The U.S. Securities and Exchange Commission (SEC) announced on Tuesday (July 10) that it has charged the former chief executive of Heartland Payment Systems with insider trading.
According to the SEC, Robert O. Carr, the former CEO of the payment processing company, and his longtime girlfriend, Katherine M. Hanratty, engaged in insider trading. Specifically, Carr provided Hanratty with confidential information about a potential acquisition of Heartland Payment Systems by another payment processing company.
In the weeks leading up to the merger announcement, the SEC says that Carr gave Hanratty $1 million to open up a brokerage account and told her to use all of the money to purchase Heartland stock. The SEC contends that Hanratty followed those instructions by opening an account and purchasing more than 11,000 shares of Heartland stock. After the merger was announced, the stock price surged, and Hanratty sought Carr's advice about selling the stock. She ultimately unloaded her position in a single day, earning a sizable profit on the stock sale. The SEC said the defendants made more than $250,000 of illicit profits.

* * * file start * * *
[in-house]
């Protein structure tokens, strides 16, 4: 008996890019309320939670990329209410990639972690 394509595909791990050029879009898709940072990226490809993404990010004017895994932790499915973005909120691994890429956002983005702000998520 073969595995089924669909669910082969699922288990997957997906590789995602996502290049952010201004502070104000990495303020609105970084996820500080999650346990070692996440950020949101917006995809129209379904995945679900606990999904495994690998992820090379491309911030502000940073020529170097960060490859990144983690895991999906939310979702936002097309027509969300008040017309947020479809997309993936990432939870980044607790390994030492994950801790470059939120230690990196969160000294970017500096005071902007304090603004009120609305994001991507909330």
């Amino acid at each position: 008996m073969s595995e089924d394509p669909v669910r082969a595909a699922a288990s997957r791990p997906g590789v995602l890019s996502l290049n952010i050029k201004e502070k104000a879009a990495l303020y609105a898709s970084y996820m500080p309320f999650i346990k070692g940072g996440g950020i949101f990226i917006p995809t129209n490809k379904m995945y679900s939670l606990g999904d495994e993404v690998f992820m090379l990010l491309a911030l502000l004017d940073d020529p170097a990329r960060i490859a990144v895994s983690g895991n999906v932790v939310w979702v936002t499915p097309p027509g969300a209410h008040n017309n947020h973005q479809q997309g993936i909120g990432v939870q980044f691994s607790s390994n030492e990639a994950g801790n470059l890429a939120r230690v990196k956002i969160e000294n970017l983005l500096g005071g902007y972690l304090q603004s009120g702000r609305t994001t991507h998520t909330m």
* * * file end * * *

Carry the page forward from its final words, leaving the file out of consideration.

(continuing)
The SEC's complaint, filed in federal district court in Connecticut, charges Carr and Hanratty with violating Section 10(b) of the Securities Exchange Act of 1934 and Rule 10b-5 thereunder, and seeks disgorgement of ill-gotten gains plus prejudgment interest, penalties and injunctive relief. The complaint further seeks to bar Carr from serving as officer or director of any SEC-reporting company.
In June, The Wall Street Journal reported that federal investigators were looking into stock trades linked to the former Heartland CEO. The trades in question were revealed as part of a breach-of-contract lawsuit that Heartland, now part of Global Payments, filed against Carr in federal court in New Jersey. Global Payments acquired Heartland two years ago for $3.8 billion.